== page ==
Nahanni National Park Reserve

Top choice in Northwest Territories

A place of unparalleled natural beauty in the southwestern NWT near the Yukon border, this 30,000-sq-km, Unesco World Heritage national park is bisected by the epic South Nahanni River that twists and foams its way for some 500km through the jagged Mackenzie Mountains. It's accessible via fly-in day trips from Fort Simpson to see the Virginia Falls, and is the dream destination of canoeists; licensed outfitters run canoe and rafting trips from Fort Simpson, starting from $6640 for seven days.

There is also some excellent hiking in the Nahanni River Valley, from the boardwalk leading to the waterfall lookout to the full-day hike to the peak of Sunblood Mountain, across the river from Virginia Falls campground. The Ragged Range around Glacier Lake offers days of hiking and challenging rock-climbing routes, including in the Cirque of the Unclimbables – a range of forbidding granite peaks.

Book the rafting and canoeing trips months in advance. Canoes require some basic experience; white-water canoeing adventures are for experienced and fit travelers only. Rafts, steered by a guide, are relaxing and suitable for all.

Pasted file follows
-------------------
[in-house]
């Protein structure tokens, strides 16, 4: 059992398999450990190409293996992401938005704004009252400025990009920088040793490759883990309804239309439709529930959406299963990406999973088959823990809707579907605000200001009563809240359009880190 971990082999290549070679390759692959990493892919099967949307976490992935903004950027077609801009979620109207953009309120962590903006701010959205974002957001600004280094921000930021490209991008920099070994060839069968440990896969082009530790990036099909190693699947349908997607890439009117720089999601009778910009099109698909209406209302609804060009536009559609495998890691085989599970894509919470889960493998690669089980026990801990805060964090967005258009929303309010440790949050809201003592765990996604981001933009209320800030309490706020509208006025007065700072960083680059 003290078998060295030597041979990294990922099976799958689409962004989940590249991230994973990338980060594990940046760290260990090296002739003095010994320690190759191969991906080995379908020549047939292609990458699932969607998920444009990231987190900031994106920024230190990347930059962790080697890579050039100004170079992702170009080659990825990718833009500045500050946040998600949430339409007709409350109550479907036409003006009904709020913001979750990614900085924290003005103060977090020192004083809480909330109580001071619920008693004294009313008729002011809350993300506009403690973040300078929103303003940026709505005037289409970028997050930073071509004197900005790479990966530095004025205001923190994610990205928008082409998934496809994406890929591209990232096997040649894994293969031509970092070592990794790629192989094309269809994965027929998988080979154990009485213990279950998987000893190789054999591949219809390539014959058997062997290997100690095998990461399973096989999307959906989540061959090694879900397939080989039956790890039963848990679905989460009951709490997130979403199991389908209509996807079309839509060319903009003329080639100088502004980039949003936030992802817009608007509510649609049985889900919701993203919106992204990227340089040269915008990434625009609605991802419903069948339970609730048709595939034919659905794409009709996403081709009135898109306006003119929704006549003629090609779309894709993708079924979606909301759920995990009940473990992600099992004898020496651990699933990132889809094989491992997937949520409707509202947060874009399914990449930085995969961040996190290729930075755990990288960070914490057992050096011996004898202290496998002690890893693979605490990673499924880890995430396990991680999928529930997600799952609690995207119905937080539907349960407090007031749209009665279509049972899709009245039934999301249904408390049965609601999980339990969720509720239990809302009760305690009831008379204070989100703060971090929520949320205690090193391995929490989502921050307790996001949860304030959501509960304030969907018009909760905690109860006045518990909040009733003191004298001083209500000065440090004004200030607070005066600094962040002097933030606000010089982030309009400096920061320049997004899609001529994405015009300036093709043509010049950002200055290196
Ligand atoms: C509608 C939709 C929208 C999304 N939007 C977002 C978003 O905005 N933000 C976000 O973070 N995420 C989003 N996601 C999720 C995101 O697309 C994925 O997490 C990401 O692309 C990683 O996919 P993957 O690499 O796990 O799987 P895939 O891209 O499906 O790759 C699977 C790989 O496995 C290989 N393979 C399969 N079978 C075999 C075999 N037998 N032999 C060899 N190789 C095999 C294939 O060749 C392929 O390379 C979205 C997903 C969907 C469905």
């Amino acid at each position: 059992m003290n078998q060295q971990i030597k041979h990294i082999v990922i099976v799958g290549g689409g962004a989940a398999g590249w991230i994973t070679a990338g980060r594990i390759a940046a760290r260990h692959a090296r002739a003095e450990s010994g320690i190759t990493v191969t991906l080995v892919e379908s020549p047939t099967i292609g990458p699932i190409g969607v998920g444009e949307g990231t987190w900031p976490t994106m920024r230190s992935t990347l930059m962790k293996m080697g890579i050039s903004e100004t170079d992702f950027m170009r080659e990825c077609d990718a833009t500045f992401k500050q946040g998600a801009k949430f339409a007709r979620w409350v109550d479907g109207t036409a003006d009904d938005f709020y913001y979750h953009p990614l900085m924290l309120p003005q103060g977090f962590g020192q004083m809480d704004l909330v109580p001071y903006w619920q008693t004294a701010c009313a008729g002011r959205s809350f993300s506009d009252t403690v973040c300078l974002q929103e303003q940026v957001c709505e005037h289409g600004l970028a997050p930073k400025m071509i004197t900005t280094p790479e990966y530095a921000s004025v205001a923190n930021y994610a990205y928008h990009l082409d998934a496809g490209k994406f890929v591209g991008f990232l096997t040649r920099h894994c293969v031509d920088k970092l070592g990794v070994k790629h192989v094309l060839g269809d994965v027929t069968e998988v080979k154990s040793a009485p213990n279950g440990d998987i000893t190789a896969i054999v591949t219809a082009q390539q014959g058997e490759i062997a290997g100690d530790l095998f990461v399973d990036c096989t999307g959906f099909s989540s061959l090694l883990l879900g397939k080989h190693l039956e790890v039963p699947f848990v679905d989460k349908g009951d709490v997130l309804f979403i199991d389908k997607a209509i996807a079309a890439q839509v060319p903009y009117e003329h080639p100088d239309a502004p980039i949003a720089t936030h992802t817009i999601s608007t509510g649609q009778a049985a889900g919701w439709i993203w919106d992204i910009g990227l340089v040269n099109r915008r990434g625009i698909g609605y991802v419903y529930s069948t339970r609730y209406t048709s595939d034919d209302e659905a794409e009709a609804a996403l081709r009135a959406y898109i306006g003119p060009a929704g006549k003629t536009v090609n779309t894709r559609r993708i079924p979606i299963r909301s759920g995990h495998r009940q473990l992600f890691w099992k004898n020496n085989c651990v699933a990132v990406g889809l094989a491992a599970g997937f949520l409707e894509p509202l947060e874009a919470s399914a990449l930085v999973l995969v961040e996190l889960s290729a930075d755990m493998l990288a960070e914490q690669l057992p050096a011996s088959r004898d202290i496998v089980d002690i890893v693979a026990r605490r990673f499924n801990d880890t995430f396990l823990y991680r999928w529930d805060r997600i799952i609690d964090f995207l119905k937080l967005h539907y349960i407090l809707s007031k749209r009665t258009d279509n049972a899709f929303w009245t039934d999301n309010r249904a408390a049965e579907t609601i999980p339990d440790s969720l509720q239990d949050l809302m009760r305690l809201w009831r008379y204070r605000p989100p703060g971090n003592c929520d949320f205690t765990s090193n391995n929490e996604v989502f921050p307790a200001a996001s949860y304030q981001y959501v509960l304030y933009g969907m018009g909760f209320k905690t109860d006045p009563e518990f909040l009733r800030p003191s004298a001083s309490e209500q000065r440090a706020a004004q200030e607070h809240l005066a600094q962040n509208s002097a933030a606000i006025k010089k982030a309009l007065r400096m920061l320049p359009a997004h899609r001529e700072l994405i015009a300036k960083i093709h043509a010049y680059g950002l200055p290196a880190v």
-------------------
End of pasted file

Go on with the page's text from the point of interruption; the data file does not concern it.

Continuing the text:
Most trips begin at Moose Ponds, Rabbitkettle Lake or Virginia Falls, because floatplanes can land in these spots. From Moose Ponds to Rabbitkettle is about 160km, much of it Class III white water. For the 118km from Rabbitkettle to the falls, the river meanders placidly through broad valleys. Once the falls are portaged, it's another 252km to Blackstone Territorial Park, first through steep-sided, turbulent canyons, and then along the broad Liard River. The lower-river trip requires seven to 10 days. From Rabbitkettle it's around 14 days, while from Moose Ponds it's 21.

There are also two sets of hot springs in the park: Rabbitkettle Hot Springs, surrounded by the largest tufa mounds in the northern world, and the smaller, smellier, sulfur-rich Kraus Hot Springs; canoe and rafting trips tend to include stops at one or both.

Park entry fees are payable at the Parks Canada office in Fort Simpson before departure.

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1. Virginia Falls

1.63 MILES

Yes, there is a higher set of falls in British Columbia, but for the sheer gushing power of two mighty torrents of water, falling from a height of 96m …